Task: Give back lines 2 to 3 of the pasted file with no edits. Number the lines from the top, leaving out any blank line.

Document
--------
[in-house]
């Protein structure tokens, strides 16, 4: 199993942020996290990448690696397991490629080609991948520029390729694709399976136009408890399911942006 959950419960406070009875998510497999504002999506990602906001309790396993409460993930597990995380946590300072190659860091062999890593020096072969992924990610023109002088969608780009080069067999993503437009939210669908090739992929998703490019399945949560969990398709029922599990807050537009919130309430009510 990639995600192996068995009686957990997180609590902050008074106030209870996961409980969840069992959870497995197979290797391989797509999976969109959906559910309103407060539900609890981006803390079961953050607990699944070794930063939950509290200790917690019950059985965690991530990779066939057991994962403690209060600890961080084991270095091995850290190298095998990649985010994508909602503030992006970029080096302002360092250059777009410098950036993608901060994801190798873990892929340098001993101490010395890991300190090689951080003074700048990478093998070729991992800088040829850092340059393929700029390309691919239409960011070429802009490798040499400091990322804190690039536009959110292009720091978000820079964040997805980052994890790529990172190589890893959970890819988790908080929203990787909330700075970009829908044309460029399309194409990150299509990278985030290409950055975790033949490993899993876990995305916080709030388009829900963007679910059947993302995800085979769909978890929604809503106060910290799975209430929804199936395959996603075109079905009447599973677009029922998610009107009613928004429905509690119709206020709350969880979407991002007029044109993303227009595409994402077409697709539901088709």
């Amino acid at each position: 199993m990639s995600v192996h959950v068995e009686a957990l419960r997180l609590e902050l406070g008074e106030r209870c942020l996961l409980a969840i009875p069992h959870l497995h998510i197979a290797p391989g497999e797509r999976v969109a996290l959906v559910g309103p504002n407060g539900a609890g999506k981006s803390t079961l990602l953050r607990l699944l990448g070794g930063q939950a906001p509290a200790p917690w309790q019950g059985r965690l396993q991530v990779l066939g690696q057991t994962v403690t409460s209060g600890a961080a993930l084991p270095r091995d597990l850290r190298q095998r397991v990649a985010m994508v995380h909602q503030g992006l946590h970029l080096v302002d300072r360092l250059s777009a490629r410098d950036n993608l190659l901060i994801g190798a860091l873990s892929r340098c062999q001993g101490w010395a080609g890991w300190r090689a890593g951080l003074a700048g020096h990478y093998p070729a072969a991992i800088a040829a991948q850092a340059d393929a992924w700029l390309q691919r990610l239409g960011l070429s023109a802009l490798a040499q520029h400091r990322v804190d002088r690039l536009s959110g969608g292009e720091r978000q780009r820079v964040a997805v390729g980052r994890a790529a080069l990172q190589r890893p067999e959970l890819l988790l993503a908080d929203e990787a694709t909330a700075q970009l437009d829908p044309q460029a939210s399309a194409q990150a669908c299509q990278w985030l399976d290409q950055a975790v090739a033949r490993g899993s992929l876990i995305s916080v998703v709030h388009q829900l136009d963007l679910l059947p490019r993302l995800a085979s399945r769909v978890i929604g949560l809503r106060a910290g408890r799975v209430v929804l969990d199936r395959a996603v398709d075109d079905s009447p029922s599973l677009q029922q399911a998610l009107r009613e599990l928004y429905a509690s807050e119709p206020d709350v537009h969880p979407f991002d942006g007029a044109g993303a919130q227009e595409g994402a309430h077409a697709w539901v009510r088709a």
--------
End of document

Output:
């Protein structure tokens, strides 16, 4: 199993942020996290990448690696397991490629080609991948520029390729694709399976136009408890399911942006 959950419960406070009875998510497999504002999506990602906001309790396993409460993930597990995380946590300072190659860091062999890593020096072969992924990610023109002088969608780009080069067999993503437009939210669908090739992929998703490019399945949560969990398709029922599990807050537009919130309430009510 990639995600192996068995009686957990997180609590902050008074106030209870996961409980969840069992959870497995197979290797391989797509999976969109959906559910309103407060539900609890981006803390079961953050607990699944070794930063939950509290200790917690019950059985965690991530990779066939057991994962403690209060600890961080084991270095091995850290190298095998990649985010994508909602503030992006970029080096302002360092250059777009410098950036993608901060994801190798873990892929340098001993101490010395890991300190090689951080003074700048990478093998070729991992800088040829850092340059393929700029390309691919239409960011070429802009490798040499400091990322804190690039536009959110292009720091978000820079964040997805980052994890790529990172190589890893959970890819988790908080929203990787909330700075970009829908044309460029399309194409990150299509990278985030290409950055975790033949490993899993876990995305916080709030388009829900963007679910059947993302995800085979769909978890929604809503106060910290799975209430929804199936395959996603075109079905009447599973677009029922998610009107009613928004429905509690119709206020709350969880979407991002007029044109993303227009595409994402077409697709539901088709």
């Amino acid at each position: 199993m990639s995600v192996h959950v068995e009686a957990l419960r997180l609590e902050l406070g008074e106030r209870c942020l996961l409980a969840i009875p069992h959870l497995h998510i197979a290797p391989g497999e797509r999976v969109a996290l959906v559910g309103p504002n407060g539900a609890g999506k981006s803390t079961l990602l953050r607990l699944l990448g070794g930063q939950a906001p509290a200790p917690w309790q019950g059985r965690l396993q991530v990779l066939g690696q057991t994962v403690t409460s209060g600890a961080a993930l084991p270095r091995d597990l850290r190298q095998r397991v990649a985010m994508v995380h909602q503030g992006l946590h970029l080096v302002d300072r360092l250059s777009a490629r410098d950036n993608l190659l901060i994801g190798a860091l873990s892929r340098c062999q001993g101490w010395a080609g890991w300190r090689a890593g951080l003074a700048g020096h990478y093998p070729a072969a991992i800088a040829a991948q850092a340059d393929a992924w700029l390309q691919r990610l239409g960011l070429s023109a802009l490798a040499q520029h400091r990322v804190d002088r690039l536009s959110g969608g292009e720091r978000q780009r820079v964040a997805v390729g980052r994890a790529a080069l990172q190589r890893p067999e959970l890819l988790l993503a908080d929203e990787a694709t909330a700075q970009l437009d829908p044309q460029a939210s399309a194409q990150a669908c299509q990278w985030l399976d290409q950055a975790v090739a033949r490993g899993s992929l876990i995305s916080v998703v709030h388009q829900l136009d963007l679910l059947p490019r993302l995800a085979s399945r769909v978890i929604g949560l809503r106060a910290g408890r799975v209430v929804l969990d199936r395959a996603v398709d075109d079905s009447p029922s599973l677009q029922q399911a998610l009107r009613e599990l928004y429905a509690s807050e119709p206020d709350v537009h969880p979407f991002d942006g007029a044109g993303a919130q227009e595409g994402a309430h077409a697709w539901v009510r088709a």